Hopeful adoptive couple at a parkAdopting a child can be an emotional roller coaster. With the social worker visits, background checks, and numerous phone calls, not to mention the many ups and downs of waiting for a child, you can feel overwhelmed.
 
Amidst all this, it’s refreshing to get a different perspective from someone who understands your stress. We’ve been there! Adoption sites, like this one, often focus on all the things you should do.
 
In an effort to lift some of the burden off your shoulders and decrease your stress, we are providing 4 things to avoid instead of adding to your list of “to do’s.”
 

1. Complain

Complaining is hard to resist, especially when you are hit with the unexpected during your adoption. But complaining can eat away at your attitude. Other people can misinterpret your complaining, assuming you don’t want to adopt. Staying positive is essential in your adoption journey. Here are some helpful suggestions when you’re tempted to give in to complaining:

  • Share your burdens. One great way to resist complaining is to surround yourself with trusted friends or family who will listen to your fears, stresses and worries without judgement. They encourage, inspire and challenge you when you want to give up. Having the ability to share takes the burden off you so you’ll be less apt to complain.
  • Journaling. Writing your thoughts in a journal can be a helpful way to get your emotions out. It’s a constructive way to vent without hurting anyone. Later when you read what you wrote, you’ll appreciate how far you’ve come. Just don’t journal on a social media site. Later, you may regret venting publicly.
  • Prayer. Pouring out your heart to God is a great way to kill complaining. He knows what you’re going through and wants you to bring all your concerns to him. He can give you peace even in the hardest, darkest moments. Surprisingly, adoption is a word found in the Bible and Torah. Read these passages for God’s perspective and comfort when you’re feeling discouraged.
  • Counseling. Counseling is another good option. Having a professional to talk with can help you gain perspective and see areas where you need to change. It’s sometimes good for couples to meet together with a counselor. Adoption reveals things in your heart you may not have realized were there. Feelings can come to the surface towards your spouse, so it’s good to talk with your counselor about these feelings rather than to stuff them down.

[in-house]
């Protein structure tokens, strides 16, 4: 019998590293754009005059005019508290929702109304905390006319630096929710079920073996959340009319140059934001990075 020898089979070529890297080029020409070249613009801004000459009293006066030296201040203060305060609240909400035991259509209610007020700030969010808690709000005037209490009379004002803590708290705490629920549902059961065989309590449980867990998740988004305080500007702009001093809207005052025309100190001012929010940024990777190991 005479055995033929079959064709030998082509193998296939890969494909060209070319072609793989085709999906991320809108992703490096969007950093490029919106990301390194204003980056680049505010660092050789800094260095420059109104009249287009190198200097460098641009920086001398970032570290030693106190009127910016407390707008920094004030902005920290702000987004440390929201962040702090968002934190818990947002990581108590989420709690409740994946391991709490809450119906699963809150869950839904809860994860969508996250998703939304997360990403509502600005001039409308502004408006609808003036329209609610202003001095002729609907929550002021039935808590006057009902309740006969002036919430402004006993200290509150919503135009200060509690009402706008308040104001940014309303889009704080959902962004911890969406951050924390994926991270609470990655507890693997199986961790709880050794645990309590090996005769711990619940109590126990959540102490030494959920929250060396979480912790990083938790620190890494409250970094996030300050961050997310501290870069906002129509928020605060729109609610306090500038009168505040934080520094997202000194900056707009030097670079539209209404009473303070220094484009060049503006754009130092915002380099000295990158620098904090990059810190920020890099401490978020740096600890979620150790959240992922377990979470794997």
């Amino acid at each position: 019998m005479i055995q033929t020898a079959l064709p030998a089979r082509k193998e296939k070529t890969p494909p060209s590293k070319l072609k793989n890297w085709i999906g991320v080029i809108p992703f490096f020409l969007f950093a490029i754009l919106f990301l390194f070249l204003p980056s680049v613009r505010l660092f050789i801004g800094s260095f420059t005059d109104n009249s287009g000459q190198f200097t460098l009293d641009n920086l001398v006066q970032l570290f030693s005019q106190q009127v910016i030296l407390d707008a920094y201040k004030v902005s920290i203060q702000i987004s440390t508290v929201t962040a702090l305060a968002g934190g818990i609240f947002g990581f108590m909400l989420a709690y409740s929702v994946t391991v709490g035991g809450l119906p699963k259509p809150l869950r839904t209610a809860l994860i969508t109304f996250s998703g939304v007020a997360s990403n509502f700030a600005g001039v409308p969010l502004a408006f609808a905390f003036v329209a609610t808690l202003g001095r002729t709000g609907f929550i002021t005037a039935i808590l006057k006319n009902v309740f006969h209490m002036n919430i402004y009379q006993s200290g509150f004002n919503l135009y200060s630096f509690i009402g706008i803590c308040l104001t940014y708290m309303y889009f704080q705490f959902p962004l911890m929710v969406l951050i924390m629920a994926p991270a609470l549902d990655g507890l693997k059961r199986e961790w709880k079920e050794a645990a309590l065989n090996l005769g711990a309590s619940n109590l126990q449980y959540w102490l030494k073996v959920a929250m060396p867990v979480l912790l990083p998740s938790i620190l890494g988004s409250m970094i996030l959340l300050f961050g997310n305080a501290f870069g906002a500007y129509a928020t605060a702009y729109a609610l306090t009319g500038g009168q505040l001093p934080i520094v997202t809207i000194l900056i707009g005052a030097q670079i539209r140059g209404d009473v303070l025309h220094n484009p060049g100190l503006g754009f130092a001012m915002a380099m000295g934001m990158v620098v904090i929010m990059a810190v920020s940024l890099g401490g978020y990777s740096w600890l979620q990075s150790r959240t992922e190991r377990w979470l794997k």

• Healthy habits. Believe it or not, eating well, exercising and sleep can help you stop complaining. Tiredness can skew your view of what’s going on around you. Good health provides you physical and mental energy so you can have a positive attitude throughout the adoption process.

A word of caution: Never complain to a birth mother about your infertility, a previous adoption loss or the adoption process. This can ruin your relationship with her and cause her to doubt your ability to handle her newborn child. She’s under a lot of stress, too. Your complaining may cause her to think she’s making the wrong decision.
 
What to avoid for a successful infant adoption

2. Sound Desperate

If you can’t get pregnant or you’ve experienced miscarriage, it’s tempting to wonder if you’ll ever be a parent. You may have decided to adopt because you’ve been disappointed by all your broken expectations of parenthood.
 
Adoption professionals will tell you not go into the adoption process with a desperate need to be a parent. Thinking an adopted child will make your life complete is a heavy weight and responsibility to put on a child. Besides this, you’re setting yourself up for disappointment when things don’t work out the way you expected.
 
Avoid comments like:

  • I deserve to be a parent.
  • My life won’t be full until I have a child!
  • A child is all I’m living for!
  • My marriage will be better once we adopt a child.

Adopting a child is a wonderful experience, but don’t expect the child or birth mom to be completing your life’s dream. That’s not possible, plus it’s not why the birth mom is choosing adoption. She wants to provide her child the best possible life.
 

3. Judge birth mom

Avoid assuming anything about a birth mother or her situation. Many people have a stereotypical view of a birth mom as a 16-year-old who uses drugs and got pregnant with her boyfriend.
 
But this isn’t the case… these are regular women who want to make the best decision for their child. Don’t make the birth mom feel that you think less of her or her child because of her situation. Also, don’t assume this decision is a negative one for her. Good mothers choose adoption, mothers who love their children choose adoption. She’s making a positive decision at her own personal cost for her child. Respect her!
 

4. Try to control everything

Adoption can be a long, difficult process filled with unexpected twists and turns. You may feel that if you do everything right, things will go smoothly. But when you’re waiting to be chosen by a birth mother, many factors are outside your control. It can be simply a matter of waiting and trusting the adoption professionals. They prepare and equip you with accurate information based on their years of experience working with adoptive parents and birth mothers. So, follow the steps they give you, then relax.
 
Remember you can’t control everything and that’s okay!
 
We all like getting results. We work hard to get what we want. But sometimes the process is as important as the end result. A critical part of your adoption journey is what you need to do, but just as important is what not to do.
 
When you decide to avoid complaining, sounding desperate, judging the birth mom, and attempting to be in control of everything, you’re making a positive choice. You’re allowing the process to work in you. Adoption teaches you a lot about yourself, and can make you a better person in the midst of the adoption journey.